There were no photos - I was too busy riding, talking and drinking from my bottles. I did amuse myself by loading the batteries into the camera while riding, testing my cycling dexterity.
I came home and spent the afternoon working with Ana as we pared down the book collection, freeing up a huge amount of space in the various bookcases. It was surprisingly liberating - and now I have room if I get some new books!
some weekday club rides
Sunday was a very full day, and
riding wasn't part of it. So Tuesday I set out to make up for it on the evening club ride. I'd spent a couple of hours helping clean out the garage, and it was a hot day, so I'll use those as my excuses. The group split rapidly into two groups - but the laid-back bunch peeled off into a different direction, and I fell off the back of the main group. I settled in and decided that I'd treat it as a solo ride, which it pretty much was. I took a detour through Hunter's Creek and came back to the starting point via the back route, winding up with 22.5 miles for the day.
Today's ride was better. There was a good sized batch of riders out for the Wednesday night social ride. Zach was there with a buddy of his named Chad, as were Milo and Jeff. We actually managed to stay together until the big hill on Scotch Cross Road. I hung back and rode with Connie, Donis and Vonona, and we made a respectable enough time for the rest of the ride. It was brutally hot, after all.
The usual roadside beasts were watching us from their pastures as usual, including a couple of burros on West Scotch Cross and the llamas on Mt. Moriah, but no dogs made serious attempts to catch us. Too hot.
I wound up with 27.25 miles for the day and went home to eat a massive bowl of whole wheat penne, fresh veggies and really good tuna. Not a bad day at all.
We had friends coming in from out of town Saturday for the Festival of Flowers, so I decided to do the short course rather than the full metric century for the Bee Buzzin' tour. I rode down to the Chamber of Commerce building on Phoenix Street around 7:30, signed up, and almost immediately got drafted to fix a flat.
I hung out for a while, saying hello to folks I hadn't seen in a while and chatting briefly with Ainsley and his cousin Matt before saying hi Milo, Zac, and the rest of the fast crowd. Zac had recently returned from racing in Europe, and all the fast guys in the state were out to see how good he is.
I had helped run this ride for a couple of years. Bee Buzzin' was meant to be a tour. Over the years, though, rivalries between clubs have lead to its becoming a de facto road race. There was a lot of anticipation this year.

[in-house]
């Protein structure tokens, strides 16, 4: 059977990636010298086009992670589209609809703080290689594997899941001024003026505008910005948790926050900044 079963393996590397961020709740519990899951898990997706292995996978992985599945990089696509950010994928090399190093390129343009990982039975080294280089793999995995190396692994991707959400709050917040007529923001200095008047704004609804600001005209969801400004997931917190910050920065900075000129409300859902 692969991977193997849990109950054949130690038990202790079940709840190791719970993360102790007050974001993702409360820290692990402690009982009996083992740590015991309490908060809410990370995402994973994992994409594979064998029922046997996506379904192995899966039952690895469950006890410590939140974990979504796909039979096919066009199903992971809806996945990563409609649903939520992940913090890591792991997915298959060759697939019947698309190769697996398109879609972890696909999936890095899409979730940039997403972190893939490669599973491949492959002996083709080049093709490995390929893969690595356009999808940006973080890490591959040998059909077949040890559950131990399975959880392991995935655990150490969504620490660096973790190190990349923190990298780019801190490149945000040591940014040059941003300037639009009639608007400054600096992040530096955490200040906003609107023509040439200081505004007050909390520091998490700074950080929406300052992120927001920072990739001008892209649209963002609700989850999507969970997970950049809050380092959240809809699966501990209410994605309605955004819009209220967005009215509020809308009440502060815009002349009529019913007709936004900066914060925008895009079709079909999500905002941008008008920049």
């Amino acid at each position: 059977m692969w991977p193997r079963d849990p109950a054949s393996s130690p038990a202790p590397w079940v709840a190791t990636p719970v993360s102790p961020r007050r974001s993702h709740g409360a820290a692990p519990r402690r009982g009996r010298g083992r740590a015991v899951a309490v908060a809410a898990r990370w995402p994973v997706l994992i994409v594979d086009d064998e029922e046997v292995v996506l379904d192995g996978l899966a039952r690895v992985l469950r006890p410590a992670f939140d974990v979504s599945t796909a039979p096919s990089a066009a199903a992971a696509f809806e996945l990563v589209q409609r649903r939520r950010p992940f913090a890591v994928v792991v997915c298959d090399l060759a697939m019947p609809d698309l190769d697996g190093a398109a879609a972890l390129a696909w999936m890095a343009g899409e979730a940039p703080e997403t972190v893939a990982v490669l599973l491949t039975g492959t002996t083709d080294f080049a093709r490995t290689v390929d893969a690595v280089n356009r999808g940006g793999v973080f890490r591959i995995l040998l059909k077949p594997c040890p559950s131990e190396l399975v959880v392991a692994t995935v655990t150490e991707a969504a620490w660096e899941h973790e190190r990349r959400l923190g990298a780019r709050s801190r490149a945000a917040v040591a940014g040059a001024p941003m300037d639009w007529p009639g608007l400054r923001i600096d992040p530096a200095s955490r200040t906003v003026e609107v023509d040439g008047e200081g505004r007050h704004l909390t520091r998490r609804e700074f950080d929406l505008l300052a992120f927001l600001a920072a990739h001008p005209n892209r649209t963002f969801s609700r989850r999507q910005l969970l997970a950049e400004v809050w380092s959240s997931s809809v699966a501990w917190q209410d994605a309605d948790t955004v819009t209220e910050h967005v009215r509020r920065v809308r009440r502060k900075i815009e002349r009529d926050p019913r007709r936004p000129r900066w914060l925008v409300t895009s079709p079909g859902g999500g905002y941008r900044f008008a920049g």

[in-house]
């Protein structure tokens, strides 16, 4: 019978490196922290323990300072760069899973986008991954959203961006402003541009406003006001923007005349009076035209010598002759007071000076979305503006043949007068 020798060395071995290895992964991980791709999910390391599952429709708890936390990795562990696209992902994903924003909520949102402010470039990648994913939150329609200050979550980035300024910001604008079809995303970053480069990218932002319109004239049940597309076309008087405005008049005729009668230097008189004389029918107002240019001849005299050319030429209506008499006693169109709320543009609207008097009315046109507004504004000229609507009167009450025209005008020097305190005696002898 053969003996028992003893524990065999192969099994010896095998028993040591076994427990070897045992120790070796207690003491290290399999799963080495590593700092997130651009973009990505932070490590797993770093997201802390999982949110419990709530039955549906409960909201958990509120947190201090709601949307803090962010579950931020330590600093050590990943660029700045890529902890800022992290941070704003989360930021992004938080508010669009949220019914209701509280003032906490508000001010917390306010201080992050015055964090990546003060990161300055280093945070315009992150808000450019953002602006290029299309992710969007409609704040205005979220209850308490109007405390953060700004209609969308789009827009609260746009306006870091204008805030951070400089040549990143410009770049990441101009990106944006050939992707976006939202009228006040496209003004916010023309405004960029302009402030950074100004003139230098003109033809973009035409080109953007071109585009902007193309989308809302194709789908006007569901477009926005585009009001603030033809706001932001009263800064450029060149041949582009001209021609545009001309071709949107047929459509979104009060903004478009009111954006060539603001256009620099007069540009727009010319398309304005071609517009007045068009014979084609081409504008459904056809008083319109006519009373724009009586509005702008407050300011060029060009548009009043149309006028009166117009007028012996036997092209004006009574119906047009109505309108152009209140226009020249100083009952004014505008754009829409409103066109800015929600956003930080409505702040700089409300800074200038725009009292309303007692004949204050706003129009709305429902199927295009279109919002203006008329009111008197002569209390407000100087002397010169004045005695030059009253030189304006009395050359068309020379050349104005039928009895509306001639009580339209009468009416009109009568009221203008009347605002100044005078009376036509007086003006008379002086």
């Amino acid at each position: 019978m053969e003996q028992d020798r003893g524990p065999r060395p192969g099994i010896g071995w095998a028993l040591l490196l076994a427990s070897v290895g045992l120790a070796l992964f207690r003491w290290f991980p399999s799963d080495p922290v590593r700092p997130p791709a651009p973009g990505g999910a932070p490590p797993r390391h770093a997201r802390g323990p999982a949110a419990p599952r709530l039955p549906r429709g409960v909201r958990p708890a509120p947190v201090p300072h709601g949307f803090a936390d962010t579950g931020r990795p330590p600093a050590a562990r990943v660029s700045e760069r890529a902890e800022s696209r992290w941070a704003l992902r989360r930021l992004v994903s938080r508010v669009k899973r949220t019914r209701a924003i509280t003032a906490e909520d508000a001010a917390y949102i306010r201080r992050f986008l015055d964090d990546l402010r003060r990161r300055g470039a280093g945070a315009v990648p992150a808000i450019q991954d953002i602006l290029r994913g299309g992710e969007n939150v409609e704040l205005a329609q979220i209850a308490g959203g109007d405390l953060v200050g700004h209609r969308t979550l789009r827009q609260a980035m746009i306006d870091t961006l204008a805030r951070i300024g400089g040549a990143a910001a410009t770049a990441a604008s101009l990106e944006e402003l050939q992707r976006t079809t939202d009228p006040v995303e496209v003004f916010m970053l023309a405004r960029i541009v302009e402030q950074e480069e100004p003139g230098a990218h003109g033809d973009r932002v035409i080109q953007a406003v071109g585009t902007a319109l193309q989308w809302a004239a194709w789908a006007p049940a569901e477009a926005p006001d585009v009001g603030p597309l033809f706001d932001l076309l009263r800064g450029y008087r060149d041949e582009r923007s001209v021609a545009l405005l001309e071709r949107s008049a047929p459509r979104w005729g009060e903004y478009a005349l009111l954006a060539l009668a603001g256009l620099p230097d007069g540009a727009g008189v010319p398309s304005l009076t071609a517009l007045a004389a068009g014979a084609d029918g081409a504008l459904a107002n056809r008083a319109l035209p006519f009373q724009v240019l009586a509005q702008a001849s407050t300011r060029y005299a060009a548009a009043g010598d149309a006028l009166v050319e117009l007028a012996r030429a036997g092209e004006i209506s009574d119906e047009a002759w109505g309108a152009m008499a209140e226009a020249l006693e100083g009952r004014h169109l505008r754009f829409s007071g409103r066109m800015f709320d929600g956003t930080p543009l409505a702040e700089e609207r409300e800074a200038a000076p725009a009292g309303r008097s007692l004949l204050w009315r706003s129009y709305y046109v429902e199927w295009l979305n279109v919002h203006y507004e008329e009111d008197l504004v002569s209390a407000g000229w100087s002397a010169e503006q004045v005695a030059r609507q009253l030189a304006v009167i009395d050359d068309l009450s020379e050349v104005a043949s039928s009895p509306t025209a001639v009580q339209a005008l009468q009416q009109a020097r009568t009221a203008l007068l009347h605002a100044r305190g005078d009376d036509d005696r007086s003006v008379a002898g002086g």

"This is probably going to be the fastest Bee Buzzin' yet," Ainsley said. "I've just got a feeling about it."
Well, fast it might have been for some, but not so much for me. We started at 8:00. There was a bit of a traffic control problem at the start of the ride, and I found myself behind a bunch of riders who stopped for the first redlight. Sigh. I watched the lead pack go up the road and waited through the first two lights before pulling around the bunch I was with. I shifted up and went, but there was no catching them. Dang.
I rode for a while with Denise and Ann, then watched them go up the road on the metric course. I stopped and talked for a minute with Donis, Connie an
d Vonona, who were planning on riding part of the metric route and then working their way back via a different route. I considered it, then decided I needed to stick to the shorter course and get home in time to shower and change before our visitors arrived.
I hadn't left the big chainring yet, and blew in to Ninety Six relatively quickly. I stopped at the rest stop and had some water before setting off for home. It was pretty much the Wednesday night ride for a while, especially the climb up Scotch Cross Road. I rolled through the intersection with 25 South and took the 225 Bypass back to Maxwell Street. I got passed by a couple of our local triathletes along the way before making the turn.
I thought about the crashes we'd had in past years on the hill near the Connie Maxwell Home, then I was at the bottom and climbing up past the mill before crossing the tracks and stopping for the traffic light on Main Street. A quick stop at the Chamber, then home again and stepping off the bike at 9:59.
Rodger and Steve arrived a little after 11:00, and we headed downtown. We toured the Taylor Galleries and talked briefly with Donna before dining at T.W. Boon's. Vonona, Ainsley and Matt came in while we were there. Apparently, Ainsley had done the metric in 3 hours, 10 minutes. It seems the lead pack did the 65 miles or so in 2 hours 30 minutes. Yikes!
After lunch, we walked down